In a world where the money available for conservation is never enough, we need to prioritise which species we choose to conserve. One of the main ways this is done is to work out the extinction risk for each species (e.g., IUCN Red List) and then spend money on the ones most likely to disappear. But we often don’t have very much information to help us decide how at risk a species is, and so just base the decision on the area of its distribution (geographic range size), with the idea being that species with a small distribution are more at risk than those that occupy a big area. However many species move around and these movements can lead to substantial temporary expansion and contraction of geographic ranges, to levels which may pose an extinction risk. For instance, nomadic birds can contract down to very small areas during time of drought and this makes them very vulnerable to threats during that time.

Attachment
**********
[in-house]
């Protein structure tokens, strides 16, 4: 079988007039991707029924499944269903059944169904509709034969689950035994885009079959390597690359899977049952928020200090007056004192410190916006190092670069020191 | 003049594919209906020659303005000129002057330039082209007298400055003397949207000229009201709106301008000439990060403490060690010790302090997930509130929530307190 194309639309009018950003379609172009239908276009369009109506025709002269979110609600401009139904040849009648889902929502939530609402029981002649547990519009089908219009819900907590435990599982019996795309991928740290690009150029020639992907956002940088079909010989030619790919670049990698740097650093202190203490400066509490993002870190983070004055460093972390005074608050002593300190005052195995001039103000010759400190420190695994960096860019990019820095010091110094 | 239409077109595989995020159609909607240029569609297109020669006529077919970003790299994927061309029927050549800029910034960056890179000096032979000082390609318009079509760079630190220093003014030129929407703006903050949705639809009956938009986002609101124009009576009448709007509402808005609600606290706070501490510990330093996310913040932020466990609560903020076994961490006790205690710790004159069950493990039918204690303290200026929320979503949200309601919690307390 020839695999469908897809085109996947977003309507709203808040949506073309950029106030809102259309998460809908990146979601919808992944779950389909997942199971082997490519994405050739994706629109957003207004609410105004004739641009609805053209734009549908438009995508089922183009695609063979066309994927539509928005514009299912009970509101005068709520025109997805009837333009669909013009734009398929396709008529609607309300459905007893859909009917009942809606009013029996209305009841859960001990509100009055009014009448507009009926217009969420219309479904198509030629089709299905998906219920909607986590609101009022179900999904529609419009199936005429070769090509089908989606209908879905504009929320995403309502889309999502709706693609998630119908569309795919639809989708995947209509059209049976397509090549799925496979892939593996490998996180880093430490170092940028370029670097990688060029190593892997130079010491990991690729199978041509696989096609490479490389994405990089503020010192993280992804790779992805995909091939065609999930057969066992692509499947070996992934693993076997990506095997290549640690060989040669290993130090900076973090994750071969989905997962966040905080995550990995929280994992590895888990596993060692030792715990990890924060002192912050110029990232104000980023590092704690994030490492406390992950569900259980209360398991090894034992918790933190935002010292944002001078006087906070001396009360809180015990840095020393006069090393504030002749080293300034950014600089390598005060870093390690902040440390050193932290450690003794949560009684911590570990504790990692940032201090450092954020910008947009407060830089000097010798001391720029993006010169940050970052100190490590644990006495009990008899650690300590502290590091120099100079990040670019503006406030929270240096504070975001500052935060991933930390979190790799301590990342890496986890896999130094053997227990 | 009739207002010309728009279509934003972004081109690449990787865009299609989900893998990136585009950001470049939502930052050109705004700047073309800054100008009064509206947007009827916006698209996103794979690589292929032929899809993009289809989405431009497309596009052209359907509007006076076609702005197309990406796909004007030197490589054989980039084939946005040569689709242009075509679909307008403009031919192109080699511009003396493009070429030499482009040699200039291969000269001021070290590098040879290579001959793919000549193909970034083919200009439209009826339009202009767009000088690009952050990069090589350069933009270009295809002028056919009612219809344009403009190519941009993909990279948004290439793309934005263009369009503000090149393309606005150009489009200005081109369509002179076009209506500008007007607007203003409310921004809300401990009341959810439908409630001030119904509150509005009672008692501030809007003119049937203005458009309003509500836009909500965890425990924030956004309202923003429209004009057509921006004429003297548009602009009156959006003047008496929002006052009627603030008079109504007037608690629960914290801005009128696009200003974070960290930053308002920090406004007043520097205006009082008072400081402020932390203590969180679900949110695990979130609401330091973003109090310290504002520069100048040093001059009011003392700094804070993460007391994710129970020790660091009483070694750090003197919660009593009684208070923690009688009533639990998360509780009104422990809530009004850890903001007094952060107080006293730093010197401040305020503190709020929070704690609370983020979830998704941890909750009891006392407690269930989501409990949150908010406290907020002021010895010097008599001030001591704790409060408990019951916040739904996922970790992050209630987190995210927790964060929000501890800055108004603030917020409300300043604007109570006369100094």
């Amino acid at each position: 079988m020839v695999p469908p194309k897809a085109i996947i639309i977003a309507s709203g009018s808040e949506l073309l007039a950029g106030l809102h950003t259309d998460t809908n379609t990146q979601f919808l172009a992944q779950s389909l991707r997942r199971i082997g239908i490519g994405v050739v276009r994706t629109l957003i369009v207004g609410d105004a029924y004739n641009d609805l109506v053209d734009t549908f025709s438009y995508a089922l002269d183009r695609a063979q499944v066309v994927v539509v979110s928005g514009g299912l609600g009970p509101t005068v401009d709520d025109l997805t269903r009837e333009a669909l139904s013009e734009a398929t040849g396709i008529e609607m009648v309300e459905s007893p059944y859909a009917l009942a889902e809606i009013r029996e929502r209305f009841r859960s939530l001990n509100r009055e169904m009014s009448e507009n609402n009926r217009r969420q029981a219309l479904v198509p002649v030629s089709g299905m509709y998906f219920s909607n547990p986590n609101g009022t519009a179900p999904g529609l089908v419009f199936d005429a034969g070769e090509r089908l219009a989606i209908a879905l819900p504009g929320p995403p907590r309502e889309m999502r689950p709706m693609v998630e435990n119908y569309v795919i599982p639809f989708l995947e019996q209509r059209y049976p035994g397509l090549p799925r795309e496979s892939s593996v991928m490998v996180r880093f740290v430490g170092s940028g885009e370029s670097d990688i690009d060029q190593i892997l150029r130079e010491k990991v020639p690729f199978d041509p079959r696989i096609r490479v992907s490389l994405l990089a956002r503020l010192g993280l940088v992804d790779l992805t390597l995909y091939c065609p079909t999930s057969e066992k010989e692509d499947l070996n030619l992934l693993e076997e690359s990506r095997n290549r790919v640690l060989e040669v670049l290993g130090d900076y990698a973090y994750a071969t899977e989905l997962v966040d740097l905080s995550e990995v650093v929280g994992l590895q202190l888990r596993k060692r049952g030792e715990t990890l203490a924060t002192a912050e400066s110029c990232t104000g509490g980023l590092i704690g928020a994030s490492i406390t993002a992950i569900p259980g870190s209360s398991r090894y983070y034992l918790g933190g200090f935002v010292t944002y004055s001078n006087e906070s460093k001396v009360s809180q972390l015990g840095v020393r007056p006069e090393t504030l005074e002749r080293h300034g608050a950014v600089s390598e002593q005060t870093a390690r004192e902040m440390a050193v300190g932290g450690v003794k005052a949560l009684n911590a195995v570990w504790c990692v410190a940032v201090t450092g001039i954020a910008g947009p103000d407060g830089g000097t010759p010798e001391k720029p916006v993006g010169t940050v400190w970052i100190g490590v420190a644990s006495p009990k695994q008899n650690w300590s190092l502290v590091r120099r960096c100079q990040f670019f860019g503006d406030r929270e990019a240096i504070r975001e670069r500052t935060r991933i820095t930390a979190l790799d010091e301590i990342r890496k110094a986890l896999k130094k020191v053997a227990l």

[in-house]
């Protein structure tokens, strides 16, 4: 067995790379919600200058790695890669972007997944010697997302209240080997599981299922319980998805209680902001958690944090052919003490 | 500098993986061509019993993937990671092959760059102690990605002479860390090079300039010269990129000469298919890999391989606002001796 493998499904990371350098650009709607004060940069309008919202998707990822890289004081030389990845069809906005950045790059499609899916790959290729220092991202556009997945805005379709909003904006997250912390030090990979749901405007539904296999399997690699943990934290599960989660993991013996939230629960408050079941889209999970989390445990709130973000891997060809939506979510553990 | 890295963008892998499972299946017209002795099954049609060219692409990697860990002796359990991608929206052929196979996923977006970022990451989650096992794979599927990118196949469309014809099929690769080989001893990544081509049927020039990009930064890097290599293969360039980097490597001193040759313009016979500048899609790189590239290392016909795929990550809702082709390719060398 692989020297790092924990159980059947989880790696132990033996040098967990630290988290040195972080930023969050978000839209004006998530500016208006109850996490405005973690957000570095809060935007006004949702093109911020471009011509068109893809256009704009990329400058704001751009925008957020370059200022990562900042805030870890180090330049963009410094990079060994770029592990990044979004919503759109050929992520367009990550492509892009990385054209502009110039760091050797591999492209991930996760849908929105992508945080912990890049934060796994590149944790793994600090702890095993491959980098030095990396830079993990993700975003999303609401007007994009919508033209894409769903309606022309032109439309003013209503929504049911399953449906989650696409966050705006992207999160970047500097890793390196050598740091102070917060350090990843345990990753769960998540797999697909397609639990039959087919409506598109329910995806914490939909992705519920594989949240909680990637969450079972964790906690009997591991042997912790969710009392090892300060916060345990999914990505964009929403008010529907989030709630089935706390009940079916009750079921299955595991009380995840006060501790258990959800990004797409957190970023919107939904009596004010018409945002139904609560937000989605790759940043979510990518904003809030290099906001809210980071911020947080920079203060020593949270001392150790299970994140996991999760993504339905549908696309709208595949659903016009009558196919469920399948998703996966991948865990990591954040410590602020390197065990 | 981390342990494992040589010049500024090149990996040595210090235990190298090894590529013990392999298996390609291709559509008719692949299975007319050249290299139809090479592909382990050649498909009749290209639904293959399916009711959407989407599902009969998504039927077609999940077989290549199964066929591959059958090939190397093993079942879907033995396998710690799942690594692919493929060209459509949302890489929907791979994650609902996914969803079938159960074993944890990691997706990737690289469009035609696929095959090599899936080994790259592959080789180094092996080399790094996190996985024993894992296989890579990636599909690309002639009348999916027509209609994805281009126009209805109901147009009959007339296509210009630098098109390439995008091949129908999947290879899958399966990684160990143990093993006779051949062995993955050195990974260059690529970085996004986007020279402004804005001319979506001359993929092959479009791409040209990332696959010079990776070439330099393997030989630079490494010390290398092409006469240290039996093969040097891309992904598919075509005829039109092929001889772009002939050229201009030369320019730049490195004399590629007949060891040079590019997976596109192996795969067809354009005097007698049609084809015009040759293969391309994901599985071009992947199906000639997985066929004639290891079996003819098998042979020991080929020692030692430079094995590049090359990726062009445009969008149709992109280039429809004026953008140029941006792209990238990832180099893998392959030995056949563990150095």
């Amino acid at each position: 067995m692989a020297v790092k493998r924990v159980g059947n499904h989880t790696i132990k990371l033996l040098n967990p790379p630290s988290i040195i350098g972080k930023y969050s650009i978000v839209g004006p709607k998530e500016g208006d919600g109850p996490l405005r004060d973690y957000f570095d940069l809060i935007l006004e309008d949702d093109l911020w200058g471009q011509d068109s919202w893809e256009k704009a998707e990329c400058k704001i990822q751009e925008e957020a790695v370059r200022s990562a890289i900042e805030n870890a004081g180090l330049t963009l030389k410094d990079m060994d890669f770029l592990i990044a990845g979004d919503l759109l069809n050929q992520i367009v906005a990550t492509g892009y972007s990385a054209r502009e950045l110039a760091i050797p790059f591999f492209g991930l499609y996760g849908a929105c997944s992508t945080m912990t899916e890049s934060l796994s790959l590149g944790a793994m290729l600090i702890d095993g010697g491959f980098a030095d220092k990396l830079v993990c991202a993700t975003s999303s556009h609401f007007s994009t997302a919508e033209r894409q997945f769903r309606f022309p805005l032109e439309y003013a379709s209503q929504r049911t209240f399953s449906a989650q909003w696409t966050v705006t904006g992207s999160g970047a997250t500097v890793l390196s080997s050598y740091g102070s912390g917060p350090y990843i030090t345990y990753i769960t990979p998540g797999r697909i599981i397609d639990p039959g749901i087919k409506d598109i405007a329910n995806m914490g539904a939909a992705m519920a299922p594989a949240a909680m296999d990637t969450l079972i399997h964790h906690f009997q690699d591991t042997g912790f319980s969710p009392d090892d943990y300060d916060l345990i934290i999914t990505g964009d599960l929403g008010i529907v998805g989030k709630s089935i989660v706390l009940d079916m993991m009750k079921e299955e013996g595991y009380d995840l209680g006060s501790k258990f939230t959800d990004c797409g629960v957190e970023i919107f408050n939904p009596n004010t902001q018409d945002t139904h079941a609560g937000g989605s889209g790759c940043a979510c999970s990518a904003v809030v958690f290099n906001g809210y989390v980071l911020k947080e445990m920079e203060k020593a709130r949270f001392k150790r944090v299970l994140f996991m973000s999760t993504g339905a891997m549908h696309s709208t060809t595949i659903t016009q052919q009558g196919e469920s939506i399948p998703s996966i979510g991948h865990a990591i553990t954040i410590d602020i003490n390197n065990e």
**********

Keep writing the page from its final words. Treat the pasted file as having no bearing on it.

In this paper we modelled the dynamic distributions of 43 arid-zone nomadic bird species across the Australian continent for each month over 11 years and calculated minimum range size and extent of fluctuation in geographic range size from these models. There was enormous variability in predicted spatial distribution over time; during times of poor environmental conditions, several species not currently classified as globally threatened contracted their ranges to very small areas, despite their normally large geographic range size. This finding raises questions about the adequacy of conventional assessments of extinction risk based on static geographic range size (e.g., IUCN Red Listing). Our approach provides a tool for discovering spatial dynamics in data-poor and highly mobile species and can be used to unlock valuable information for improved extinction risk assessment and conservation planning.